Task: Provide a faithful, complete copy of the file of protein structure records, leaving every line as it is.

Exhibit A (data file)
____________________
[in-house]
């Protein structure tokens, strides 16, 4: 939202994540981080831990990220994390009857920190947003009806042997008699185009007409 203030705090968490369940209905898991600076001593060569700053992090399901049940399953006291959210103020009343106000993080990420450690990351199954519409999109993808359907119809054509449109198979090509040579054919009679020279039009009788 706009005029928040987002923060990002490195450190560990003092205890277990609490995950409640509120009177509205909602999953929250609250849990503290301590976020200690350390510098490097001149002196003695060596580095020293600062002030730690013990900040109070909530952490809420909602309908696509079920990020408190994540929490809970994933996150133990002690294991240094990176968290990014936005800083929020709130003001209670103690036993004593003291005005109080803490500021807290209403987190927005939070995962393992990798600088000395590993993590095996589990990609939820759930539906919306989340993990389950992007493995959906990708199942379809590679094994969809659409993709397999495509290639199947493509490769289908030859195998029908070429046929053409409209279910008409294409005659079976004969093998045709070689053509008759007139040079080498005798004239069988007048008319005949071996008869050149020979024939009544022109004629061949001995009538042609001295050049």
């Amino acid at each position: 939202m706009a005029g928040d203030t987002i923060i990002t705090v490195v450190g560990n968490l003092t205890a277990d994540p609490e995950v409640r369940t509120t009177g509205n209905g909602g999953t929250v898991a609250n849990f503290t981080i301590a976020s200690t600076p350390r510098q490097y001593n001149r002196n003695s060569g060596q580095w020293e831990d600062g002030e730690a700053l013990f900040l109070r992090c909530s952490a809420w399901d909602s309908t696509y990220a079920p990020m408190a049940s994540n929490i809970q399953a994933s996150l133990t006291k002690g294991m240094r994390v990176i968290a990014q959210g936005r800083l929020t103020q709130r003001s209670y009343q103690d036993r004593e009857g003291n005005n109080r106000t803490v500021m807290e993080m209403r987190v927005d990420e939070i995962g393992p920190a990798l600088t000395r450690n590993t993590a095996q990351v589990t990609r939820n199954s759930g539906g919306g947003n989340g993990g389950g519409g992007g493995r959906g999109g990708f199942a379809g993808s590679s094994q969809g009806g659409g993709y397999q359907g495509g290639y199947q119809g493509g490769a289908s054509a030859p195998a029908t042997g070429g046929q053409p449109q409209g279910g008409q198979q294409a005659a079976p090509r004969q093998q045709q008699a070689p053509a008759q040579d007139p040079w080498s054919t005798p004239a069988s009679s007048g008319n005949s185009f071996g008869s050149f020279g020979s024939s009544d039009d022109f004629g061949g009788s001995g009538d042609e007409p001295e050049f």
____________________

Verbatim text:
[in-house]
């Protein structure tokens, strides 16, 4: 939202994540981080831990990220994390009857920190947003009806042997008699185009007409 203030705090968490369940209905898991600076001593060569700053992090399901049940399953006291959210103020009343106000993080990420450690990351199954519409999109993808359907119809054509449109198979090509040579054919009679020279039009009788 706009005029928040987002923060990002490195450190560990003092205890277990609490995950409640509120009177509205909602999953929250609250849990503290301590976020200690350390510098490097001149002196003695060596580095020293600062002030730690013990900040109070909530952490809420909602309908696509079920990020408190994540929490809970994933996150133990002690294991240094990176968290990014936005800083929020709130003001209670103690036993004593003291005005109080803490500021807290209403987190927005939070995962393992990798600088000395590993993590095996589990990609939820759930539906919306989340993990389950992007493995959906990708199942379809590679094994969809659409993709397999495509290639199947493509490769289908030859195998029908070429046929053409409209279910008409294409005659079976004969093998045709070689053509008759007139040079080498005798004239069988007048008319005949071996008869050149020979024939009544022109004629061949001995009538042609001295050049």
């Amino acid at each position: 939202m706009a005029g928040d203030t987002i923060i990002t705090v490195v450190g560990n968490l003092t205890a277990d994540p609490e995950v409640r369940t509120t009177g509205n209905g909602g999953t929250v898991a609250n849990f503290t981080i301590a976020s200690t600076p350390r510098q490097y001593n001149r002196n003695s060569g060596q580095w020293e831990d600062g002030e730690a700053l013990f900040l109070r992090c909530s952490a809420w399901d909602s309908t696509y990220a079920p990020m408190a049940s994540n929490i809970q399953a994933s996150l133990t006291k002690g294991m240094r994390v990176i968290a990014q959210g936005r800083l929020t103020q709130r003001s209670y009343q103690d036993r004593e009857g003291n005005n109080r106000t803490v500021m807290e993080m209403r987190v927005d990420e939070i995962g393992p920190a990798l600088t000395r450690n590993t993590a095996q990351v589990t990609r939820n199954s759930g539906g919306g947003n989340g993990g389950g519409g992007g493995r959906g999109g990708f199942a379809g993808s590679s094994q969809g009806g659409g993709y397999q359907g495509g290639y199947q119809g493509g490769a289908s054509a030859p195998a029908t042997g070429g046929q053409p449109q409209g279910g008409q198979q294409a005659a079976p090509r004969q093998q045709q008699a070689p053509a008759q040579d007139p040079w080498s054919t005798p004239a069988s009679s007048g008319n005949s185009f071996g008869s050149f020279g020979s024939s009544d039009d022109f004629g061949g009788s001995g009538d042609e007409p001295e050049f």